a. 4 Petersburg Assault, Va. 36 Place unknown 2 Mine Explosion, Va. 6     Present, also, at Pierceville, Ind.; Totopotomoy; Bethesda Church; Pegram Farm; Hatcher's Run; Fort Stedman. notes.--Recruiting for this regiment began in the fall of 1862, and on July 7, 1863, six companies were mustered in. These six companies were immediately ordered to Indiana, where they took an active part in checking the advance of Morgan's Raid, after which they returned to the rendezvous at Dearborn, Mich., where the remaining four companies were soon afterwards recruited. It was ordered to Chicago in August, and placed on guard over the Confederate prisoners at Camp Douglass. It joined the Army of the Potomac in March, 1864, at Annapolis, Md., where it was assigned to Christ's (2d) Brigade, Willcox's (3d) Division. The regiment encountered hard fighting at Spotsylvania, its losses in the action of May 12th amounting to 34 killed, 117 wounded, and 3 missing, Major John Piper being amon
Harper's Encyclopedia of United States History (ed. Benson Lossing), Beaver Dams, affair at the. (search)
his flank and rear, and kept up a galling fire at every exposed situation. The Americans pushed forward over the Beaver Dam Creek. fighting the dusky foe at a great disadvantage, and made conscious that they were almost surrounded by them. After keeping up this contest, for about three hours, Boerstler determined to abandon the expedition, when he found himself confronted by an unexpected force. Mrs. Laura Secord, a slight and delicate woman, living at Queenstown, became acquainted with Dearborn's plans, and at the time when Boerstler and his forces left Fort George--a hot summer evening — she made a circuitous journey of 19 miles on foot to the quarters of Lieutenant-Colonel Fitzgibbon (who was in command of some regulars at the Beaver Dams) and warned him of his danger. Thus forewarned, he had ordered the Indian ambush, and, displaying his men to the best advantage after Boerstler had crossed the creek, he boldly demanded the surrender of the Americans to Major De Haven, command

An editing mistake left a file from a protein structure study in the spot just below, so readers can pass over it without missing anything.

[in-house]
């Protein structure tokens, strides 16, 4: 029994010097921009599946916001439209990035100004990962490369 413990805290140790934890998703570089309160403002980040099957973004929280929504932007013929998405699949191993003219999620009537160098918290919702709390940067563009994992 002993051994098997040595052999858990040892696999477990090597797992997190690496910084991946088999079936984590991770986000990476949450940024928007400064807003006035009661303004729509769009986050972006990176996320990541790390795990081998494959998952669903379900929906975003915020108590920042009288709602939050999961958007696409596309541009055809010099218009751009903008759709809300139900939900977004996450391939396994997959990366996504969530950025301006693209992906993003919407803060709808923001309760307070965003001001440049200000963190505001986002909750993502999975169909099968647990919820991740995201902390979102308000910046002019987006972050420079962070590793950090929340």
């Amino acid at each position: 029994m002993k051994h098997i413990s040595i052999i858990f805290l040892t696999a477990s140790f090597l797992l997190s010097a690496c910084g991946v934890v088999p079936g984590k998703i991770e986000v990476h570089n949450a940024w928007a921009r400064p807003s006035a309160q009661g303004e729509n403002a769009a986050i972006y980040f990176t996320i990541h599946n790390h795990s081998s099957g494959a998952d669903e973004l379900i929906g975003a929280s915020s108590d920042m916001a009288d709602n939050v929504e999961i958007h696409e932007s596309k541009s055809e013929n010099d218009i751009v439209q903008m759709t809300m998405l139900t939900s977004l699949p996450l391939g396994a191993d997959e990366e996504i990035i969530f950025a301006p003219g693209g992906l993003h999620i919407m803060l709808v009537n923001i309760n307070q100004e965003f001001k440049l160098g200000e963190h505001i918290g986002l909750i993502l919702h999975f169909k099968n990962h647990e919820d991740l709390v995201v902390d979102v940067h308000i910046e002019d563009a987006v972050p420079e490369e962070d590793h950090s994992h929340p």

Harper's Encyclopedia of United States History (ed. Benson Lossing), Chicago, (search)
the Pottawatomie tongue, wild onion, or a polecat, both of which abounded in that region. Of the skin of the polecat the Indians made tobacco-pouches. The spot was first visited by Marquette, a French Jesuit missionary, in 1673, who encamped there in the winter of 1674-75. The French built a fort there, which is marked on a map, in 1683, Fort Checagou. When Canada was ceded to Great Britain this fort was abandoned. The United States government built a fort there in 1804, and named it Dearborn, in honor of the Secretary of War. It was on the south side of the Chicago River, near its mouth. In the War of 1812-15. This fort was evacuated by its garrison in 1812, when the troops and other white inhabitants there were fallen upon by hostile Indians and many people murdered—Aug. 15. The garrison of the fort was commanded by Capt. N. Heald, assisted by Lieutenant Helm. The young wives of both officers were in the fort. The garrison and the family of Mr. Kinzie, living near by